Vitamin D Effects on Bone Health
Skeletal growth is a dynamic process that requires 25 to 30 g of calcium to be transferred from the mother to the fetus during pregnancy. This calcium transfer is achieved through increased intestinal calcium absorption, which increases from 33% to 36% before pregnancy to 54% to 62% in the third trimester. Vitamin D facilitates the intestinal absorption of calcium, but its effects reach a plateau at 32 ng/mL, beyond which there is no further rise in calcium absorption. At suboptimal levels, vitamin D's availability limits the physiologic control of calcium transport across the mucosal membrane. In severe cases of vitamin D deficiency, secondary hyperparathyroidism or osteomalacia may result. To date, no studies have investigated the optimal level of 25(OH)D during pregnancy.
When pregnant, a women's body will put the physiologic needs of the baby before her own. For example, a vitamin D–deficient mother who develops secondary hyperparathyroidism will leach nutrients from her bones and tissues and transfer them to her fetus. This will have an adverse effect on maternal bone metabolism but will ensure that the pregnancy survives. The net amount of vitamin D transferred to the fetus from a vitamin D–deficient mother will be reduced, which may affect fetal bone mineralization and growth. A fetus that was vitamin D deficient during pregnancy will most likely be born with normal serum calcium concentrations and normal skeletal morphology, but risks developing osteomalacia or rickets within the first few weeks or months of life. These infants may also exhibit severe muscle weakness, which may alter their lung function. In one study, low maternal vitamin D intake during pregnancy was associated with decreased bronchodilator response and increased risk of wheeze symptoms in 5-year-olds. If the lower limbs are weakened or deformed, there may be adverse effects on the development of ambulation in childhood.
Rickets is a persistent global health concern among infants and children and is associated with anatomic deformities, including pelvic distortion. In this case, the anteroposterior diameter of the pelvis is shorter, causing the pelvis to be contracted. If the child is a female, the contracted pelvis may pose a problem during future childbirth. In general, African American women have a narrower pelvic inlet and a narrower pelvic outlet than European American women. Whether these anatomic differences are caused in part by vitamin D status has not been experimentally determined. However, one study found that 5% of white women and 30% to 45% of black women are vitamin D deficient during gestation. These differences result because highly melanized skin acts as a filter that increases the length of exposure to UVB light needed to synthesize vitamin D3. For this reason, health care providers should take extra caution about monitoring serum 25(OH)D concentrations of African American women, because they are at a greater risk of vitamin D deficiency.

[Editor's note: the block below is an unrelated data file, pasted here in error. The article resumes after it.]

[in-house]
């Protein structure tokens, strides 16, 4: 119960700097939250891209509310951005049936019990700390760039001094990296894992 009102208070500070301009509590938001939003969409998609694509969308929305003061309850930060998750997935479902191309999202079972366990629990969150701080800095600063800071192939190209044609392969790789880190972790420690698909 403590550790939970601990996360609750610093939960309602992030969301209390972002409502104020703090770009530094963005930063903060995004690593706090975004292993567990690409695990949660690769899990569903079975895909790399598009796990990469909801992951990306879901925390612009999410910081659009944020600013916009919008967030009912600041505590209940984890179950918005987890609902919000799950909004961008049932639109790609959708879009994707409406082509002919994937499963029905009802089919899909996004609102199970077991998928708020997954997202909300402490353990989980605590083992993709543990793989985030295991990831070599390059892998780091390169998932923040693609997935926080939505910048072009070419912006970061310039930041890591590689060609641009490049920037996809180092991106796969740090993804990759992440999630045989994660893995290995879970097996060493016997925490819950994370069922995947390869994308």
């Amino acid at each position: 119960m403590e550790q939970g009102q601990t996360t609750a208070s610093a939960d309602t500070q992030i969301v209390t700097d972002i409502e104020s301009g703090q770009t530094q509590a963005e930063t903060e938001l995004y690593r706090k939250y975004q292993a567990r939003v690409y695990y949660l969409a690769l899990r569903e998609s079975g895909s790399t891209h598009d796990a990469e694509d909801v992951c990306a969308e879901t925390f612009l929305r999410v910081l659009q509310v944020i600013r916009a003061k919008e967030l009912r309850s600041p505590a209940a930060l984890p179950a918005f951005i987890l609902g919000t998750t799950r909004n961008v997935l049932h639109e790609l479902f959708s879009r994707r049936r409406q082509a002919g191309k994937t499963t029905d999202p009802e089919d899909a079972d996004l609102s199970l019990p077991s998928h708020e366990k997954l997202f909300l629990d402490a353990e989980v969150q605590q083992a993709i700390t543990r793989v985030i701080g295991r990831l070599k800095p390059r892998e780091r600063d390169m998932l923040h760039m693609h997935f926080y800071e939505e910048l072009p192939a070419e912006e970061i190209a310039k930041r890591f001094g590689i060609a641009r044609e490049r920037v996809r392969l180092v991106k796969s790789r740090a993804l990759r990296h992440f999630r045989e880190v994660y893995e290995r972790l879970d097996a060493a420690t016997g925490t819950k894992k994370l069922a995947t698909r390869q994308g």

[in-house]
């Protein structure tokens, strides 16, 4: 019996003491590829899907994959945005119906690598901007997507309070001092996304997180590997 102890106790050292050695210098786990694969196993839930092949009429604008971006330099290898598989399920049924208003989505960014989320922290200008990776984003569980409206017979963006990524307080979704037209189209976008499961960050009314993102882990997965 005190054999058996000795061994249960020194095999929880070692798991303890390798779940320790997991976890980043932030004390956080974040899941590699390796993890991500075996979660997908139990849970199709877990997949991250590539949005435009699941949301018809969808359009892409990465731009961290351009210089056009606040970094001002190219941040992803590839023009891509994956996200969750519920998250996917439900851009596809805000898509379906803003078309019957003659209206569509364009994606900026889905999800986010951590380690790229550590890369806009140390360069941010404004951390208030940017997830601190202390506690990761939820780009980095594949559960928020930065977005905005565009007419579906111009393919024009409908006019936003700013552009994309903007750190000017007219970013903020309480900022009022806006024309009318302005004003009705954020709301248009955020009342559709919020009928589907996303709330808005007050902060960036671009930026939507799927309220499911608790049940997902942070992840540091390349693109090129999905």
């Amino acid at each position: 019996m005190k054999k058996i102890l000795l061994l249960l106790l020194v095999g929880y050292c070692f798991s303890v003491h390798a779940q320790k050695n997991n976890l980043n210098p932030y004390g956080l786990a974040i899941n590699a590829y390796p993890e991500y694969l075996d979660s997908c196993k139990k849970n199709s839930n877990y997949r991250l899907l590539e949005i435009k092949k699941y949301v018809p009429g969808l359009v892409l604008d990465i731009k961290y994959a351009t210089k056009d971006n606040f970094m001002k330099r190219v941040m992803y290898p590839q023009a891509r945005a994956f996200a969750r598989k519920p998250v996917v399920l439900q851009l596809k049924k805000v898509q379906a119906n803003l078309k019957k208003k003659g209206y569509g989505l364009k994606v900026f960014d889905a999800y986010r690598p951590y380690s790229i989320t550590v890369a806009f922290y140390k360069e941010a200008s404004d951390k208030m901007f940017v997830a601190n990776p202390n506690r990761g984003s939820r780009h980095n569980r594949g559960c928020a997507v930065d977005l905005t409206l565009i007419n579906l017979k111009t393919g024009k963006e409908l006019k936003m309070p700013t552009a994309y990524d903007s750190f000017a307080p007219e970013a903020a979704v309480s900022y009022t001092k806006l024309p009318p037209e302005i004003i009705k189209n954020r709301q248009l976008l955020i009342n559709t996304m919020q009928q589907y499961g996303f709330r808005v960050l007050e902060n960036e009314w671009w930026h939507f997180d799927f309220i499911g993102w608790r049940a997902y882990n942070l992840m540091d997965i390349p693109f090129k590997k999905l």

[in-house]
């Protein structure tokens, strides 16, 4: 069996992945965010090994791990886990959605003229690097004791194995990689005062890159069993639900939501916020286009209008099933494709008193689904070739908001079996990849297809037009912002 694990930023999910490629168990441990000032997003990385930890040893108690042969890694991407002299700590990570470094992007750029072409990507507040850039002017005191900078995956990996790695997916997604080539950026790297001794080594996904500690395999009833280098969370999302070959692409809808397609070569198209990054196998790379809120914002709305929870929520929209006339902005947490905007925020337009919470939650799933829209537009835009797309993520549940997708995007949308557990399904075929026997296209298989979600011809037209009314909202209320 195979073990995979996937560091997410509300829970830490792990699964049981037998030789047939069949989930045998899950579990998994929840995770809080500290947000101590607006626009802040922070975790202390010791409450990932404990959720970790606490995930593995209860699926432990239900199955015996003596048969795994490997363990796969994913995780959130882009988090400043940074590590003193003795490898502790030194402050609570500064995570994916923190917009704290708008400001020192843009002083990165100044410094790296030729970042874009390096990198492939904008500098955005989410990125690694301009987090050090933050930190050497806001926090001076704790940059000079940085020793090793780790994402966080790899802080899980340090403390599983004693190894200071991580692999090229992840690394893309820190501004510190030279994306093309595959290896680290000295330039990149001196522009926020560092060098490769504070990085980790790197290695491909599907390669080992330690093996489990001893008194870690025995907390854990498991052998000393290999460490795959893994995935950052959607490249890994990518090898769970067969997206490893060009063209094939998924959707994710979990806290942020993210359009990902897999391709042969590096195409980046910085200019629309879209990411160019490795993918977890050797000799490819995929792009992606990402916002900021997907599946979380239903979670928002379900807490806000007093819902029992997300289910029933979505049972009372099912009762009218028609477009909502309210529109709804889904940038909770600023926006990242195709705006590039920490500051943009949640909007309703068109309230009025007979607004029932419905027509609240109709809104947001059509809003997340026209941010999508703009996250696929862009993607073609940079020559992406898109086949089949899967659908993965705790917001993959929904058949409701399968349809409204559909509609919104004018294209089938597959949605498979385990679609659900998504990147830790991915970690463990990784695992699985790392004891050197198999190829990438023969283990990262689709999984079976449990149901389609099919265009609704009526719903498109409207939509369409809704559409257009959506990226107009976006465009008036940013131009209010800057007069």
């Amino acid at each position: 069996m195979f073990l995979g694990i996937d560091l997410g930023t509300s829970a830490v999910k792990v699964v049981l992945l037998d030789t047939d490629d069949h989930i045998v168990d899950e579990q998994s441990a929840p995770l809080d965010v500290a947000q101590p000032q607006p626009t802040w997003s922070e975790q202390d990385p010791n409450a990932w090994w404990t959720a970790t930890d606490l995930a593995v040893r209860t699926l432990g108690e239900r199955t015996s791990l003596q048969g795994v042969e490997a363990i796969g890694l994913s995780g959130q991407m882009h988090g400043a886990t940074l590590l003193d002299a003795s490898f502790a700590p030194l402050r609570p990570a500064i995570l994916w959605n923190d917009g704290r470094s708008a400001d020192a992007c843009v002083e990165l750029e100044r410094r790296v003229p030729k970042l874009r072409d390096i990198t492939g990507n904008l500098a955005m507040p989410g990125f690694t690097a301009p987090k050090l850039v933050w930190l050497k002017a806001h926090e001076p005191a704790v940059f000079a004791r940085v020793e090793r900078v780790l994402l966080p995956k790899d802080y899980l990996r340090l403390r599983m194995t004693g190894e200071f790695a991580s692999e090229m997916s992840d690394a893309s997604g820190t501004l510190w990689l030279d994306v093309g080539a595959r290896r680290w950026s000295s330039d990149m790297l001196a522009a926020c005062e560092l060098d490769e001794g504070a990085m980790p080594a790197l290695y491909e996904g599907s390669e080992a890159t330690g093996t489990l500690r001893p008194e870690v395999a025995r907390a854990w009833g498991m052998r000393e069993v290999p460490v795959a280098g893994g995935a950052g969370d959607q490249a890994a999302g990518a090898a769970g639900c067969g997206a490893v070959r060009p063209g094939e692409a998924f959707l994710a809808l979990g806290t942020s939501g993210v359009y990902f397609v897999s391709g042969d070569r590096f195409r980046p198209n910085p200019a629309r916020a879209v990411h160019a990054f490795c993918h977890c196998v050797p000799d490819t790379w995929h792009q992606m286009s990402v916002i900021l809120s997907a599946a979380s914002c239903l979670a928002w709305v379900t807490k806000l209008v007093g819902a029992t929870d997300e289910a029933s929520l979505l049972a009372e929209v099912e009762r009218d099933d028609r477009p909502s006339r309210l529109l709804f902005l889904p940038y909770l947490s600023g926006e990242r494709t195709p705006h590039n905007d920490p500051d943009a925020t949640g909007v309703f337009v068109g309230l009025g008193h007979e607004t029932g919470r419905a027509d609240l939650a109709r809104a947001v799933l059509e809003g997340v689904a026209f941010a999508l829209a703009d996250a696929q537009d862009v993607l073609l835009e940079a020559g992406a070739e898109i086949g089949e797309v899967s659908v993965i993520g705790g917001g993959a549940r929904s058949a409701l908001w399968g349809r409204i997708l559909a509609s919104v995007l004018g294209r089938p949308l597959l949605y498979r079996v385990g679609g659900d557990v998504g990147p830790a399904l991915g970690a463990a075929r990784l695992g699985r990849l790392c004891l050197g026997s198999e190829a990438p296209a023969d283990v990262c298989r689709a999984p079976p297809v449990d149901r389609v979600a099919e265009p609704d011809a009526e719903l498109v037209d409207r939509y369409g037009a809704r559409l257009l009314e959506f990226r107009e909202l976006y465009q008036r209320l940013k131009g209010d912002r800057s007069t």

Pregnant women with serum 25(OH)D concentrations below 15 ng/mL are four times as likely to have a caesarean birth than women with 25(OH)D concentrations above 15 ng/mL, even after correcting for confounding variables such as race. Vitamin D deficiency severely impairs muscle function and causes myopathy even before biochemical signs of bone disease develop. As a result, vitamin D–induced myopathy, which often goes undetected because the loss of bone strength persists for months before muscle weakness develops, may affect the strength of muscle contractions needed during labor and contribute to higher rates of caesarean births. Supplementing women with vitamin D may help to prevent bone disease, myopathy, and improve reproductive success.
J Midwifery Womens Health. 2010;55(6):550-560. © 2010
Elsevier Science, Inc.
Cite this: Relationship Between Vitamin D During Perinatal Development and Health - Medscape - Nov 01, 2010.